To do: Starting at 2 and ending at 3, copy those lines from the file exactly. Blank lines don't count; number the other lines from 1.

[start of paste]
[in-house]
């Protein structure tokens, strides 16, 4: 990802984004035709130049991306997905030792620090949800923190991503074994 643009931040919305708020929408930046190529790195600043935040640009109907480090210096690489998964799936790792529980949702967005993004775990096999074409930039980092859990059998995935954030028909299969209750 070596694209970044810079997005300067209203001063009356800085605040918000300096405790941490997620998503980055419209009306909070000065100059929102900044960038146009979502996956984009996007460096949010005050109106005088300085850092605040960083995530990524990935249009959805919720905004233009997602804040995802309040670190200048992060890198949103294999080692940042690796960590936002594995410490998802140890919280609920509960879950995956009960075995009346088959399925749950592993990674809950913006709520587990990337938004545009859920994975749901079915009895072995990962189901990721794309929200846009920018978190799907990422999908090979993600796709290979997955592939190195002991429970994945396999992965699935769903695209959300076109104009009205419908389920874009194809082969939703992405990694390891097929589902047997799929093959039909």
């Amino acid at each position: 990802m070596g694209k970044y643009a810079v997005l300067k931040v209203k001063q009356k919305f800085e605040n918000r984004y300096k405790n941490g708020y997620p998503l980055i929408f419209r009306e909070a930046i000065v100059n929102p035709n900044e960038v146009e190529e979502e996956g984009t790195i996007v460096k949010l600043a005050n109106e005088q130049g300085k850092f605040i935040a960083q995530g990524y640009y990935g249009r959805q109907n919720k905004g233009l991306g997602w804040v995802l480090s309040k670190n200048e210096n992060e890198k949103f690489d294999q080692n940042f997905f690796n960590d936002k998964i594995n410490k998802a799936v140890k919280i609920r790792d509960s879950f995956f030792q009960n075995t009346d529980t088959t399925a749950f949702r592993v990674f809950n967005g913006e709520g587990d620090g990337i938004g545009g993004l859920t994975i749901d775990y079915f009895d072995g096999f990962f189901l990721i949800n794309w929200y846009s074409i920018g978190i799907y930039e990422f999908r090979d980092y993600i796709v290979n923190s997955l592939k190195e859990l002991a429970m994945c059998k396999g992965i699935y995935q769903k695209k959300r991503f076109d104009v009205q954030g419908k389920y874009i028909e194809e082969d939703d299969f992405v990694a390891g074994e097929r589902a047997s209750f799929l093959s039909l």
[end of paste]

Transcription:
């Protein structure tokens, strides 16, 4: 990802984004035709130049991306997905030792620090949800923190991503074994 643009931040919305708020929408930046190529790195600043935040640009109907480090210096690489998964799936790792529980949702967005993004775990096999074409930039980092859990059998995935954030028909299969209750 070596694209970044810079997005300067209203001063009356800085605040918000300096405790941490997620998503980055419209009306909070000065100059929102900044960038146009979502996956984009996007460096949010005050109106005088300085850092605040960083995530990524990935249009959805919720905004233009997602804040995802309040670190200048992060890198949103294999080692940042690796960590936002594995410490998802140890919280609920509960879950995956009960075995009346088959399925749950592993990674809950913006709520587990990337938004545009859920994975749901079915009895072995990962189901990721794309929200846009920018978190799907990422999908090979993600796709290979997955592939190195002991429970994945396999992965699935769903695209959300076109104009009205419908389920874009194809082969939703992405990694390891097929589902047997799929093959039909």
């Amino acid at each position: 990802m070596g694209k970044y643009a810079v997005l300067k931040v209203k001063q009356k919305f800085e605040n918000r984004y300096k405790n941490g708020y997620p998503l980055i929408f419209r009306e909070a930046i000065v100059n929102p035709n900044e960038v146009e190529e979502e996956g984009t790195i996007v460096k949010l600043a005050n109106e005088q130049g300085k850092f605040i935040a960083q995530g990524y640009y990935g249009r959805q109907n919720k905004g233009l991306g997602w804040v995802l480090s309040k670190n200048e210096n992060e890198k949103f690489d294999q080692n940042f997905f690796n960590d936002k998964i594995n410490k998802a799936v140890k919280i609920r790792d509960s879950f995956f030792q009960n075995t009346d529980t088959t399925a749950f949702r592993v990674f809950n967005g913006e709520g587990d620090g990337i938004g545009g993004l859920t994975i749901d775990y079915f009895d072995g096999f990962f189901l990721i949800n794309w929200y846009s074409i920018g978190i799907y930039e990422f999908r090979d980092y993600i796709v290979n923190s997955l592939k190195e859990l002991a429970m994945c059998k396999g992965i699935y995935q769903k695209k959300r991503f076109d104009v009205q954030g419908k389920y874009i028909e194809e082969d939703d299969f992405v990694a390891g074994e097929r589902a047997s209750f799929l093959s039909l």